Вы находитесь на странице: 1из 12

Propanols

A NTHONY J. PAPA , Union Carbide Chemicals and Plastics Company, Inc., South Charleston, WV 25303, United States

Company, Inc., South Charleston, WV 25303, United States 1. Introduction . . . . . .

1.

Introduction .

.

.

.

.

.

.

.

.

.

.

.

.

.

.

.

.

.

.

.

.

.

.

.

.

243

6. Specifications

.

.

.

.

.

.

.

.

.

.

.

.

.

.

.

.

.

.

.

.

250

2.

Physical Properties

 

243

7. Economic Aspects

 

250

3.

Chemical Properties

 

243

8. Storage and Transportation

 

251

4.

Production

 

.

.

.

.

.

.

.

.

.

.

.

.

.

.

.

.

.

.

.

.

.

.

.

.

246

9. Toxicology and Occupational Health

 

251

4.1.

Production of 1-Propanol

 

246

References

.

.

.

.

.

.

.

.

.

.

.

.

.

.

.

.

.

.

.

.

.

.

.

.

252

4.2.

Production of 2-Propanol

247

5.

Uses

.

.

.

.

.

.

.

.

.

.

.

.

.

.

.

.

.

.

.

.

.

.

.

.

.

.

.

.

.

249

1. Introduction

The propanols C 3 H 7 OH, M r 60.10, comprise two isomers, 1-propanol [ 71-23-8 ] and 2-propanol [ 67-63-0 ], also called isopropyl alcohol, of which the latter is industrially the more important. Both are clear, colorless, flammable liquids with a slight odor resembling that of ethanol. They occur in nature in crude fusel oils and as fermen- tation and decomposition products of various vegetables. The propanols are used mainly as solvents for coatings; in antifreeze compositions and house- hold and personal products; and as chemical intermediates for the production of esters, amines, and other organic derivatives. 2-Propa- nol is produced by hydration of propene, while 1- propanol is manufactured by the hydrogenation of propanal, in turn derived from hydroformyla- tion of ethylene. Annual U.S. production of 1- propanol and 2-propanol is estimated in 1988 to have been 98 10 3 t and 630 10 3 t, respec- tively [1].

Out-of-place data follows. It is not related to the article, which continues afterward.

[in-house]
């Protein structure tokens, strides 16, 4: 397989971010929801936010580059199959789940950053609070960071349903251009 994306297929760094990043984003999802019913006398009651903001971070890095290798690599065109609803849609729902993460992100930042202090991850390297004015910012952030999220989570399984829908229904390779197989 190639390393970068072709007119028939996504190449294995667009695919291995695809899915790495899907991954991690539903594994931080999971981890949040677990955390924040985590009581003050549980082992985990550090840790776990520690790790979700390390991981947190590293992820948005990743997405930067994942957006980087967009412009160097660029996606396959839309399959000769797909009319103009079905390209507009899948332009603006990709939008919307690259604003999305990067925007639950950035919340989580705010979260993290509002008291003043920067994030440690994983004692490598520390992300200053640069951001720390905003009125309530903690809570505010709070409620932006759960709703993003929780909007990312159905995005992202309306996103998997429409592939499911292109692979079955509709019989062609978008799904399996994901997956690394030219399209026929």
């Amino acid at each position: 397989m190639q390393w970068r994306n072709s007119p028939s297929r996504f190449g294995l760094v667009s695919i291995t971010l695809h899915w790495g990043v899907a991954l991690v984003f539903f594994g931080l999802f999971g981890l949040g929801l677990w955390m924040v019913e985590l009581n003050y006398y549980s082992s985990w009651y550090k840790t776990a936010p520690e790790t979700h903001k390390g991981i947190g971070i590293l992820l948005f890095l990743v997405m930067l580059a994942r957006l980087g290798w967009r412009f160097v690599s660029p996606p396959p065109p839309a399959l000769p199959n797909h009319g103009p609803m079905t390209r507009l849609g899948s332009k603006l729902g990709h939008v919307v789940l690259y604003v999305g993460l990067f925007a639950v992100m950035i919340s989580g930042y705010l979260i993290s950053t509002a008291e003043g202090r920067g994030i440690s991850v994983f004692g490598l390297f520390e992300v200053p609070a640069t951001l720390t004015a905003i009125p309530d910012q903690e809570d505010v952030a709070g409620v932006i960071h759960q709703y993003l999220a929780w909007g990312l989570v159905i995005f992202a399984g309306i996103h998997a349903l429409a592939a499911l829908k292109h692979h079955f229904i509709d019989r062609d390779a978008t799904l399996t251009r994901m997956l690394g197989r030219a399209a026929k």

2. Physical Properties

The propanols are completely miscible with water and readily soluble in a variety of common organic solvents (e.g., ethers, esters, acids, ke- tones, and other alcohols). Physical properties of anhydrous 1- and 2-propanol as well as a

2012 Wiley-VCH Verlag GmbH & Co. KGaA, Weinheim

91 vol % azeotropic mixture of 2-propanol with water are provided in Table 1. Physical proper- ties of the propanols reflect the position of the

hydroxyl group. Associative properties in solu- tion cause the propanols to form azeotropes with

a variety of compounds, including aromatics,

esters, amines, and ketones. Examples of binary azeotropes of 1- and 2-propanol are given in Table 2. Freezing points of 1-propanol – water and 2-propanol – water mixtures are plotted in Figure 1. These plots show that the advantages

of a substantially lower freezing point for pure 1-

propanol relative to 2-propanol are lost in aque- ous solutions of the two alcohols.

3. Chemical Properties

The differences in reactivity between 1-propanol and 2-propanol reflect the influence of the nature of the hydrocarbon radicals in primary and sec- ondary alcohols, respectively. Characteristic re- actions of the hydroxyl group include dehydroge- nation, oxidation, esterification, ammination, and dehydration. The chemical properties of greatest commercial importance are discussed below.

Dehydrogenation (Oxidation). 2-Propanol can be readily dehydrogenated to acetone ( ! Acetone), although the process is being replaced by the cumene – phenol process and by direct

244

Propanols

Vol. 30

Table 1. Physical properties of propanols [2–15]

 

1-Propanol

2-Propanol (anhydrous)

2-Propanol (91 vol % in water)

M r

60.096

60.096

60.096

Critical

temperature, C

263.63

235.15

Critical pressure, kPa fp, C